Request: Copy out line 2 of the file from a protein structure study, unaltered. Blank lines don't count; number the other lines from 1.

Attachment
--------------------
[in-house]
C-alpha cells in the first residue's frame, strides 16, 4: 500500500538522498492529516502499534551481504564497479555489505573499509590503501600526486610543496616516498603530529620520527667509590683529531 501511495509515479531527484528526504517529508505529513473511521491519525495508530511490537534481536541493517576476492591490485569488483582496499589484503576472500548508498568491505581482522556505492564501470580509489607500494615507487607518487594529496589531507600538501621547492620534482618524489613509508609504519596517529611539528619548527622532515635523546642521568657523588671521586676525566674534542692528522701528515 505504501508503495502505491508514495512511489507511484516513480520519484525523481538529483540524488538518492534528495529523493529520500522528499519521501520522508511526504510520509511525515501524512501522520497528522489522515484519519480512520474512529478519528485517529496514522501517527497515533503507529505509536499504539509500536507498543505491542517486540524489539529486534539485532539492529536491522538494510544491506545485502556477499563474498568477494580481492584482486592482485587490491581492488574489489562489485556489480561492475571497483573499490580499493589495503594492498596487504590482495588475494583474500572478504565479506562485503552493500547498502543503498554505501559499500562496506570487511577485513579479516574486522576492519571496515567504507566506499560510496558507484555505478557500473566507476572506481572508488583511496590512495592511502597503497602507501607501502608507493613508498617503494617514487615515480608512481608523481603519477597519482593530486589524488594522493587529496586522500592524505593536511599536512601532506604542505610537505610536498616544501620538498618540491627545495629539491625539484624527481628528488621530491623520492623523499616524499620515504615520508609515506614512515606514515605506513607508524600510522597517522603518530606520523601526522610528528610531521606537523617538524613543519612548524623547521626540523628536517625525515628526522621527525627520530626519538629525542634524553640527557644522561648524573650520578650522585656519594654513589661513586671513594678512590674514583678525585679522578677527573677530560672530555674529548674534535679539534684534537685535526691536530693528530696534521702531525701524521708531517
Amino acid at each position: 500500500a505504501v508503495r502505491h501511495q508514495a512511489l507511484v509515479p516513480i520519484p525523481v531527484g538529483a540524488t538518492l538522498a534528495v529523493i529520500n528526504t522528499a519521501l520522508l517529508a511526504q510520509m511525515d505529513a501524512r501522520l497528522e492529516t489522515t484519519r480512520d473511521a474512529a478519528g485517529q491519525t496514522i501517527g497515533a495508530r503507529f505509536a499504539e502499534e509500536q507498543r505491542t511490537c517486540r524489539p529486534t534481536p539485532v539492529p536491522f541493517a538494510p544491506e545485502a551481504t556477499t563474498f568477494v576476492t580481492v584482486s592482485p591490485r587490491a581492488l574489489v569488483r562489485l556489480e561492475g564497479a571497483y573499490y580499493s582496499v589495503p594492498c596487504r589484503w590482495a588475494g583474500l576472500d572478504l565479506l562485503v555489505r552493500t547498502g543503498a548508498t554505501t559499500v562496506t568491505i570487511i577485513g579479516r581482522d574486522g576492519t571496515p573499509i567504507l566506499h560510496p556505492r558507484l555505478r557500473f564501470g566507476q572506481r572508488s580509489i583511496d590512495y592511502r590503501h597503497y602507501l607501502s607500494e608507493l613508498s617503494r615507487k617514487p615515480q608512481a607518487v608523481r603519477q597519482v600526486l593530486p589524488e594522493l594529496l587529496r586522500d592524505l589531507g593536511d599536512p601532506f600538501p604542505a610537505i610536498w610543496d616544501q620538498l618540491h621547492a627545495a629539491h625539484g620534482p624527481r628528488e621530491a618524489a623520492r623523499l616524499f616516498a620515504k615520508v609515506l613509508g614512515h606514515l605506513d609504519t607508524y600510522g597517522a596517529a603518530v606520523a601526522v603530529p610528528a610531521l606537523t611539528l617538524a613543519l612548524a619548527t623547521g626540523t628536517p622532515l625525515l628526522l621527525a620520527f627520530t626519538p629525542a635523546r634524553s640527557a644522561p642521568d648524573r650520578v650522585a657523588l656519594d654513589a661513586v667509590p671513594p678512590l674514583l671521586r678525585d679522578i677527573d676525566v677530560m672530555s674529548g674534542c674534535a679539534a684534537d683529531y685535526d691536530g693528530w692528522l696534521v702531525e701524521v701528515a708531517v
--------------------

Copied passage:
C-alpha cells in the first residue's frame, strides 16, 4: 500500500538522498492529516502499534551481504564497479555489505573499509590503501600526486610543496616516498603530529620520527667509590683529531 501511495509515479531527484528526504517529508505529513473511521491519525495508530511490537534481536541493517576476492591490485569488483582496499589484503576472500548508498568491505581482522556505492564501470580509489607500494615507487607518487594529496589531507600538501621547492620534482618524489613509508609504519596517529611539528619548527622532515635523546642521568657523588671521586676525566674534542692528522701528515 505504501508503495502505491508514495512511489507511484516513480520519484525523481538529483540524488538518492534528495529523493529520500522528499519521501520522508511526504510520509511525515501524512501522520497528522489522515484519519480512520474512529478519528485517529496514522501517527497515533503507529505509536499504539509500536507498543505491542517486540524489539529486534539485532539492529536491522538494510544491506545485502556477499563474498568477494580481492584482486592482485587490491581492488574489489562489485556489480561492475571497483573499490580499493589495503594492498596487504590482495588475494583474500572478504565479506562485503552493500547498502543503498554505501559499500562496506570487511577485513579479516574486522576492519571496515567504507566506499560510496558507484555505478557500473566507476572506481572508488583511496590512495592511502597503497602507501607501502608507493613508498617503494617514487615515480608512481608523481603519477597519482593530486589524488594522493587529496586522500592524505593536511599536512601532506604542505610537505610536498616544501620538498618540491627545495629539491625539484624527481628528488621530491623520492623523499616524499620515504615520508609515506614512515606514515605506513607508524600510522597517522603518530606520523601526522610528528610531521606537523617538524613543519612548524623547521626540523628536517625525515628526522621527525627520530626519538629525542634524553640527557644522561648524573650520578650522585656519594654513589661513586671513594678512590674514583678525585679522578677527573677530560672530555674529548674534535679539534684534537685535526691536530693528530696534521702531525701524521708531517